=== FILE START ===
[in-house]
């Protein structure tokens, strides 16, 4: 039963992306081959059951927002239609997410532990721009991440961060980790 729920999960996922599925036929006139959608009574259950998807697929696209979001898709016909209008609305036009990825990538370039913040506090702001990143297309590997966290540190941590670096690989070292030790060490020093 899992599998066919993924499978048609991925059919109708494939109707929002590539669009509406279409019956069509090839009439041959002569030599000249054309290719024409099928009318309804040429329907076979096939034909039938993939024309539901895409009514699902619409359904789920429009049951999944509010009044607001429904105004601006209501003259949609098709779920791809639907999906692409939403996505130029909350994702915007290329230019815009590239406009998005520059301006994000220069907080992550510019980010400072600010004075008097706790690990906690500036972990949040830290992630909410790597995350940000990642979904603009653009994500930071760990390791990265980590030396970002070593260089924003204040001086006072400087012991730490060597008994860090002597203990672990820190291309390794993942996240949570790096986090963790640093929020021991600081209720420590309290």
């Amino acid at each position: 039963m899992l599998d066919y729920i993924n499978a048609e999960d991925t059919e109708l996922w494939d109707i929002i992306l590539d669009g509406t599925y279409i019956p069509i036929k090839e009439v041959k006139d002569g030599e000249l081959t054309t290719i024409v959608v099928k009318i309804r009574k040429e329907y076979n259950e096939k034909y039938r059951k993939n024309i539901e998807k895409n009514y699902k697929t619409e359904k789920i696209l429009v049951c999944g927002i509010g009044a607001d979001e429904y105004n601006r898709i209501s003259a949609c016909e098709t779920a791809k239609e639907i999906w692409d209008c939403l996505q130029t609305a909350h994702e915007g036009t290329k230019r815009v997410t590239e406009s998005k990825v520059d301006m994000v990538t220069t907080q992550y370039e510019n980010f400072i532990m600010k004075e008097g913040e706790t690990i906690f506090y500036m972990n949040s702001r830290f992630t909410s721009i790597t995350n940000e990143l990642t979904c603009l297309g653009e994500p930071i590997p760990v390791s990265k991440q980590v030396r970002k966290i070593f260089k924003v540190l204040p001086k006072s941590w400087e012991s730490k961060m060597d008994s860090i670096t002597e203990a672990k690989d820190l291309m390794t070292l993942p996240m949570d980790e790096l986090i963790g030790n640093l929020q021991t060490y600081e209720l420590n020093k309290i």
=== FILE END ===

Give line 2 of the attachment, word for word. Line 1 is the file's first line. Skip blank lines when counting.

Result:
């Protein structure tokens, strides 16, 4: 039963992306081959059951927002239609997410532990721009991440961060980790 729920999960996922599925036929006139959608009574259950998807697929696209979001898709016909209008609305036009990825990538370039913040506090702001990143297309590997966290540190941590670096690989070292030790060490020093 899992599998066919993924499978048609991925059919109708494939109707929002590539669009509406279409019956069509090839009439041959002569030599000249054309290719024409099928009318309804040429329907076979096939034909039938993939024309539901895409009514699902619409359904789920429009049951999944509010009044607001429904105004601006209501003259949609098709779920791809639907999906692409939403996505130029909350994702915007290329230019815009590239406009998005520059301006994000220069907080992550510019980010400072600010004075008097706790690990906690500036972990949040830290992630909410790597995350940000990642979904603009653009994500930071760990390791990265980590030396970002070593260089924003204040001086006072400087012991730490060597008994860090002597203990672990820190291309390794993942996240949570790096986090963790640093929020021991600081209720420590309290």